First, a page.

‘A progressive way to look at planning’: City to use visual computer models
There is a big difference between black and white words on a page and a computer-generated visual model that can be seen.
“Words are words and pictures are pictures,” Community Development Director Ken Gallander told The Log Friday morning. “They (pictures) can speak so many more words about what a building or community will look like.”
With a unanimous vote during Monday night’s City Council meeting, city leaders authorized City Manager Greg Kisela to issue a request for proposal (RFP) seeking a professional land planner to develop a visualization planning analysis for the Harbor District, Holiday Isle, Crystal Beach and the Town Center.
This overall goal is to hire a firm that will work hand-in-hand with the city and its residents/business owners to develop a consensus on amendments to the Comprehensive Plan 2020 and the land development code.
Based on RFP documents, the conceptual 3D modeling/renderings will be designed to help visualize and reach a consensus “on the built environment” in these specific areas of the city.
“Some companies have their own proprietary software that can be very detailed, while others can be more generic, but that’s what we want to find out through the proposal,” Gallander said.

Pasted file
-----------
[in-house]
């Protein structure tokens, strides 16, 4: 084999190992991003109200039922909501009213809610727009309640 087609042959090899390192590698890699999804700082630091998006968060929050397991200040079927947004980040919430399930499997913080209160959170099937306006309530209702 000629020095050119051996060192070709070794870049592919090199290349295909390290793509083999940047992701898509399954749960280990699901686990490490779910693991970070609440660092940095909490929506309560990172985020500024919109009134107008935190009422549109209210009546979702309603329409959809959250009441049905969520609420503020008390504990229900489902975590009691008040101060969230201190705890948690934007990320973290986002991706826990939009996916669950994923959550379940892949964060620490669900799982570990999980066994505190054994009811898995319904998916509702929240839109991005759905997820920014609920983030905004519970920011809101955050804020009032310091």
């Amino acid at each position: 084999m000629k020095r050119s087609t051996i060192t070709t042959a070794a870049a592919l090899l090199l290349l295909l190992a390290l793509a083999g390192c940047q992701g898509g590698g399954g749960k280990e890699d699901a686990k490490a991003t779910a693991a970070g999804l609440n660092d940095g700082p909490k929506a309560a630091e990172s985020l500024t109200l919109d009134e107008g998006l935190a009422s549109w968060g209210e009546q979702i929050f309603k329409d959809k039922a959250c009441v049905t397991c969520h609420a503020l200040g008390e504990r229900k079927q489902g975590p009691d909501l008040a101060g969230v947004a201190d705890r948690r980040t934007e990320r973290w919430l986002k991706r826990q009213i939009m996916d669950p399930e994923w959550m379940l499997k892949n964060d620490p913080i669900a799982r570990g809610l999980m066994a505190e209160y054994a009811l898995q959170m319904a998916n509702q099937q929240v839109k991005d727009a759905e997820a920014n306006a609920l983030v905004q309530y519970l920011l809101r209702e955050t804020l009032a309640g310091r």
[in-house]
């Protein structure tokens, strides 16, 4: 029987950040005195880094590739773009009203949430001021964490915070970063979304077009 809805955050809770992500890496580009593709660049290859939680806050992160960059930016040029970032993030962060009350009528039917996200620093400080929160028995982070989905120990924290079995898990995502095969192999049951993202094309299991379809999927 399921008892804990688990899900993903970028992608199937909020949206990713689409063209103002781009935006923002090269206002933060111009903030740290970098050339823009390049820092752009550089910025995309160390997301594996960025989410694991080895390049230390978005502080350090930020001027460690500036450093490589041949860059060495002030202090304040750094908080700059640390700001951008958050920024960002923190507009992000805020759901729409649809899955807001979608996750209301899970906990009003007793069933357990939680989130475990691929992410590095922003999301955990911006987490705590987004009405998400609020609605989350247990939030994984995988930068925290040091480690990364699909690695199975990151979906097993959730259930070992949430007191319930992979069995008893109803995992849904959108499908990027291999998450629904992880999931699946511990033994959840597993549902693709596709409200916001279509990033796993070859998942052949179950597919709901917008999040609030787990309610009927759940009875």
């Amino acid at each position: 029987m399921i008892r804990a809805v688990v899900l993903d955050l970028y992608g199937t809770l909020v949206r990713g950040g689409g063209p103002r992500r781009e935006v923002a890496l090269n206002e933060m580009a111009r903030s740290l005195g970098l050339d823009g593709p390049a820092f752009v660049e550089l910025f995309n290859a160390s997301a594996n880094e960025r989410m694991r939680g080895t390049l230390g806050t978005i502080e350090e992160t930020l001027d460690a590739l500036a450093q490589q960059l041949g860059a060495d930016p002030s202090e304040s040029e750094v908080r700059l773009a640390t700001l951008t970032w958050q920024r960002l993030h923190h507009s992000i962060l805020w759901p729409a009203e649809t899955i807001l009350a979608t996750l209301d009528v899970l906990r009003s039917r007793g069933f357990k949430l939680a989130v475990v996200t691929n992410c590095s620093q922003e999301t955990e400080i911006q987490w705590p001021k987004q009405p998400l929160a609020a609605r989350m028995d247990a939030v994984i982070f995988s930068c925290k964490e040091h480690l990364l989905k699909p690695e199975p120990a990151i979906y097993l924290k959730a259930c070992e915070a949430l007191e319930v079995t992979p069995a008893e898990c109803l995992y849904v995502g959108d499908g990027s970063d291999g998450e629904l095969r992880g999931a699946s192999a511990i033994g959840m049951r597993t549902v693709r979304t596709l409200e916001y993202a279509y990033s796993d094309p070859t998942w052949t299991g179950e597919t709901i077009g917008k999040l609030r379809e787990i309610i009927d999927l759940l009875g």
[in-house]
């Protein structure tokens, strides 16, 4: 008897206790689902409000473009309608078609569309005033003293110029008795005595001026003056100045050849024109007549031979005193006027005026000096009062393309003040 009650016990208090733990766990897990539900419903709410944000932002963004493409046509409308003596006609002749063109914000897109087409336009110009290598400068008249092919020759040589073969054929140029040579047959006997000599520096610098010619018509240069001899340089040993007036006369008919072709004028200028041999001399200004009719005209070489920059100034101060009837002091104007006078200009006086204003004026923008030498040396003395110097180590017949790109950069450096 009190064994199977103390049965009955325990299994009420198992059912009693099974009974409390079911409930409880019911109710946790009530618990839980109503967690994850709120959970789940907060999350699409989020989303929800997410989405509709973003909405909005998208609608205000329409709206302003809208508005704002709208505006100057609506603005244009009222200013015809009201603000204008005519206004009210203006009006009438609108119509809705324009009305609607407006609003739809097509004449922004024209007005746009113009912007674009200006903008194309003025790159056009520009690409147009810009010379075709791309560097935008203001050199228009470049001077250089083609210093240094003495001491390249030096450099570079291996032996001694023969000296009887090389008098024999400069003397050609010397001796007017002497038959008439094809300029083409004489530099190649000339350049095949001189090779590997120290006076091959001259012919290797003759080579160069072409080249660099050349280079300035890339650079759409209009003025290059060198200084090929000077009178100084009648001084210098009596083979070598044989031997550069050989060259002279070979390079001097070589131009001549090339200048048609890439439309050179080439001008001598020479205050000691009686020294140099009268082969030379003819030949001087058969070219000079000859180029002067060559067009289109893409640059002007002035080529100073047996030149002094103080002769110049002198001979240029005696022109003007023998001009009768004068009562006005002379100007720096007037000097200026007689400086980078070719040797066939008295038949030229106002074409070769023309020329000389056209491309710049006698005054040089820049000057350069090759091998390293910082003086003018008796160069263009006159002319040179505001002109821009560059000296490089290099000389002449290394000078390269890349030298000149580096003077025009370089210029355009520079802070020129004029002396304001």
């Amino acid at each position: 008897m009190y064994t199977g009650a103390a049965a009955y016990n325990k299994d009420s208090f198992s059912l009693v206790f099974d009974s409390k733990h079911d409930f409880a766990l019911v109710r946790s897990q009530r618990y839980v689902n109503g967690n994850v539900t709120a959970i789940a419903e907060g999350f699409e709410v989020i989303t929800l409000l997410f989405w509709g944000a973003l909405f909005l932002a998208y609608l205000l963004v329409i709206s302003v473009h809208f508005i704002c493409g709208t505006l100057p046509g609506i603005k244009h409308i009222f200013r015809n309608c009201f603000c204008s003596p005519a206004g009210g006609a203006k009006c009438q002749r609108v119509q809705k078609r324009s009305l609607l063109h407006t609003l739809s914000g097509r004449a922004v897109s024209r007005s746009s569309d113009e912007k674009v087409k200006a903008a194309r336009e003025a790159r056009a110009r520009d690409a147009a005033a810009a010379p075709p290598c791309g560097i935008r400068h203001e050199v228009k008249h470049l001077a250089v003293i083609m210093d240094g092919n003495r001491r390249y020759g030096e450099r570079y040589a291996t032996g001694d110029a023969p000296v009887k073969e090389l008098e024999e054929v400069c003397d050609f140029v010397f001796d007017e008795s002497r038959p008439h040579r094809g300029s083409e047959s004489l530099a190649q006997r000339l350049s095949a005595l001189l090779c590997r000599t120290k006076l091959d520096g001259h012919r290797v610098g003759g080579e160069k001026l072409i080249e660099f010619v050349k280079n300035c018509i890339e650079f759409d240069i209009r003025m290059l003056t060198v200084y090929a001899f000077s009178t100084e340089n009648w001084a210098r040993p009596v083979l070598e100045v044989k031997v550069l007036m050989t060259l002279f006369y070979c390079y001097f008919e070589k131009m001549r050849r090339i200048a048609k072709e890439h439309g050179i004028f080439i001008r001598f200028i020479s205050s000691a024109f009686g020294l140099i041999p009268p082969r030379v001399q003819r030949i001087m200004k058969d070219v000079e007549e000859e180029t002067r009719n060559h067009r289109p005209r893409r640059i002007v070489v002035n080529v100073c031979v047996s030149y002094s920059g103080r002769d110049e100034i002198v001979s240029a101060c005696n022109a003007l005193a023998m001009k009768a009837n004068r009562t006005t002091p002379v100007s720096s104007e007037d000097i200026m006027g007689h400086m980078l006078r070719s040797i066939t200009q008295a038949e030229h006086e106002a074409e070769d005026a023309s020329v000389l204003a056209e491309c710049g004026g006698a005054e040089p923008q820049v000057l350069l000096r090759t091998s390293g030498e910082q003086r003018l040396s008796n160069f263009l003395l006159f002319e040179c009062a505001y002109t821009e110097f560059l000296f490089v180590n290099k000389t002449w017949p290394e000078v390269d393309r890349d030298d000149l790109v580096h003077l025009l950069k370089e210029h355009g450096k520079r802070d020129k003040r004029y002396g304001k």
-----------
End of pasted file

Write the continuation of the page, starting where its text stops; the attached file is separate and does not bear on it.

Over the past few years, there has been much discussion at city meetings about what types of developments would be ideal in the different areas of Destin, whether along the harbor, on Holiday Isle or north of Highway 98.
Residents along Holiday Isle have been quite outspoken of late as it pertains to development along the patch of land off of Gulf Shore Drive.
Part of the debate along Holiday Isle is the fact that the Improvement Association has its own set of development guidelines and restrictions that were put in place before the city was incorporated. But not all of the areas along Holiday Isle fall under these guidelines.
“The input from the community will help say ‘hey, maybe it could look like this,’ then we can take that input and try and write policy based on it,” Gallander said.
Firms interested in submitting a proposal can obtain a copy of the RFP from the city clerk’s office at Destin City Hall between 8 a.m. and 5 p.m., Monday through Friday. Sealed proposals must be received by the city no later than mid-to-late February. RFPs can be submitted beginning Monday.
As for the new approach, Gallander said it is welcomed.
“It’s a progressive way to look at planning,” he said.